For many people, starting a company while having a day job is the only way to get started. Yeah many people will say that if you are really serious about being an entrepreneur that you should quit your day job and dedicate 100% of your time working in your startup, that is just crazy talk and usually comes from people who don’t have the need to have a full-time job while trying to become an entrepreneur. In the real world, when you have a family and a mortgage quitting your day job is not a wise idea and I strongly recommend against it. The good news is that you can still create a company, regardless of what naysayers tell you. For example, back in 1999 I was going to college, I was married, working full-time and we already had our first baby Jennifer, she was one year old. My wife was working for a big health insurance corporation and none of us were happy about the fact that our first child spent almost half a day under the care of someone else. We started a tax prep business, both my wife and I had some background in accounting and individual tax preparation having been preparing our own taxes every year for a while at the time. We asked our family and friends if they wanted us to prepare their income tax returns, a few of them agreed and so we started Sanchez Plus Services (it is now called TodoTax.com) and by 2001 we had a few dozen paying clients which was bringing enough money for my wife to stay home with our daughter. Today the tax prep business has become a life-style business, that is my wife’s home business and TodoTax has now over 500 paying customers all over the US, no office and no employees.

Having a day job while trying to launch a business gives you the option to take care of life expenses and support your business, people who do this usually work in their startup at night and weekends, and yes you can still have a balanced life that allows you to spend time with your family and friends, it is possible. The thinking that if you are not working on your idea 100% of the time is because you don’t believe in it, or at least not enough, is horseshit, each of us work with what we have and do as much as we can, do what works for you not what others tell you. Starting a company while having a day job is harder and it will take longer, yes, but it is not impossible and it is definitely the way to go when you don’t have the possibility to dedicate 100% of your time to your startup, if you need to keep your day job to pay the bills then keep it, and be very strict about spending as much time as you have left to your startup, without missing your life, make it happen. For example, I work on my startup at nights after my kids have gone to bed and also dedicate some time during the weekends, usually very early in the morning and late at night. Do what works for you and remember that in then end, it is a personal choice, do what you think is best for you, follow your gut.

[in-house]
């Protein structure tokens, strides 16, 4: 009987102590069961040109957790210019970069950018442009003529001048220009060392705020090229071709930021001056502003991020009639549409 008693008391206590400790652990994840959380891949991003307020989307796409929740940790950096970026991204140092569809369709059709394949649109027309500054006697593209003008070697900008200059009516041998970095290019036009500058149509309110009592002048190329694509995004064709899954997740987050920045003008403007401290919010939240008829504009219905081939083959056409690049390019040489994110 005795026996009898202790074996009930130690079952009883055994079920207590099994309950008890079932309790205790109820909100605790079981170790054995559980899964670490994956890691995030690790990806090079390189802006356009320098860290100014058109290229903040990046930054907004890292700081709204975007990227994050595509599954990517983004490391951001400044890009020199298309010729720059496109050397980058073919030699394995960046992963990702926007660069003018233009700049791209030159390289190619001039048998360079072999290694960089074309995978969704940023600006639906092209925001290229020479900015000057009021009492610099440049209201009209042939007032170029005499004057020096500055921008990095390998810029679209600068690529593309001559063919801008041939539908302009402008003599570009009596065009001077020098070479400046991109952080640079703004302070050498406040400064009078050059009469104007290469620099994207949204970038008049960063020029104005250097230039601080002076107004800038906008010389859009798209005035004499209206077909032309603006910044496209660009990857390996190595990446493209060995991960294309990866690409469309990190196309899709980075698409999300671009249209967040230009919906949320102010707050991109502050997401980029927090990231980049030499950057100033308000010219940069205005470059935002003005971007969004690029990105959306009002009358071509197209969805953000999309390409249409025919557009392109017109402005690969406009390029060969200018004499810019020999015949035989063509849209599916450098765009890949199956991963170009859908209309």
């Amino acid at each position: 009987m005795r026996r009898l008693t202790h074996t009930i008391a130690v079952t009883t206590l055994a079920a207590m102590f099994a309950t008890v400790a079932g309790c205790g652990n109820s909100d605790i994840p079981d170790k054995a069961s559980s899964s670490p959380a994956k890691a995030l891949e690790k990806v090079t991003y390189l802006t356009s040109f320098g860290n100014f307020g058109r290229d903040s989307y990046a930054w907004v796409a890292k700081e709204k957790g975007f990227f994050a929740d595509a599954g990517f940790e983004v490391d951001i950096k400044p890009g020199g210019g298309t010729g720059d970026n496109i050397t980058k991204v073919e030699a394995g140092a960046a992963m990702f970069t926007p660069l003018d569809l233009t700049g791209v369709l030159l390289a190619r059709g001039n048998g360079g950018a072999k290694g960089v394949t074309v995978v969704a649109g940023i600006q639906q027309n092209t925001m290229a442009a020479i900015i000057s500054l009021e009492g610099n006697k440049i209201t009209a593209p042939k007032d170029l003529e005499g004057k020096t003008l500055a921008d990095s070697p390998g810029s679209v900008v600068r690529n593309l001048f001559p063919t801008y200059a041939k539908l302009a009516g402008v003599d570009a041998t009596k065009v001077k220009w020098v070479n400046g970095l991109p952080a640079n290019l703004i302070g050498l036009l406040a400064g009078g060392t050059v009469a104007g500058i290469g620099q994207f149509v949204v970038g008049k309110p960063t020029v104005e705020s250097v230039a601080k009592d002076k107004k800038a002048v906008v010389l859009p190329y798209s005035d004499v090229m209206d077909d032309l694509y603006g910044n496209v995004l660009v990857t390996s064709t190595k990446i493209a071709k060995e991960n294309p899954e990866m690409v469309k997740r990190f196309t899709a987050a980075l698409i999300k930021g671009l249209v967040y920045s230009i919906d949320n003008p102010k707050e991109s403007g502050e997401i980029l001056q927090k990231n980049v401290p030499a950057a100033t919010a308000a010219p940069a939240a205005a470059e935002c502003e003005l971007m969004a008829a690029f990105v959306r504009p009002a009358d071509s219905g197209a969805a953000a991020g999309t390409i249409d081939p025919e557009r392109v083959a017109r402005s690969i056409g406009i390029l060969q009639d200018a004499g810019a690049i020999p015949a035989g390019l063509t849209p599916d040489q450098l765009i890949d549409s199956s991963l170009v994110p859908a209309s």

The naysayers

We all know them, they are in our family, our friends, co-workers, etc… these are the people who think you are nuts and can’t believe you are wasting your time trying to take a business off the ground. Usually these are the same people who are not ambitious, who don’t go the extra mile, and who work from 9-5 and are very happy about it. That is OK, do not try to convince them about your idea, just move on with it. The reason many people think of creating a business from scratch as a crazy and bad idea is because it terrifies them to just think about it, they cannot see themselves doing it and so they think is impossible for you to do it. Usually these people make very good employees, wannapreneurs might not be good employees in the eyes of some since we are not good at following directions, we question everything and are always trying to change things to find a better way, always.

Don’t get stuck with people’s feedback but do not ignore all of it either. If the feedback is just about your idea of creating a business you can ditch that. However, if people are actually giving you feedback about the idea, product or service that you are working on then ditch 90% of it and pay attention to about 10%, that is usually safe as most of the feedback is from naysayers who cannot see what you can. I am not implying to just go for it and create a product without doing some market research to find out if your product/service is something that people will actually pay you for it. Do your research, talk to everyone you can and make sure you get some people to say they will buy and not just like your product, Jason Cohen writes about this in a very direct non-bullshit way in this post, read it, it is good.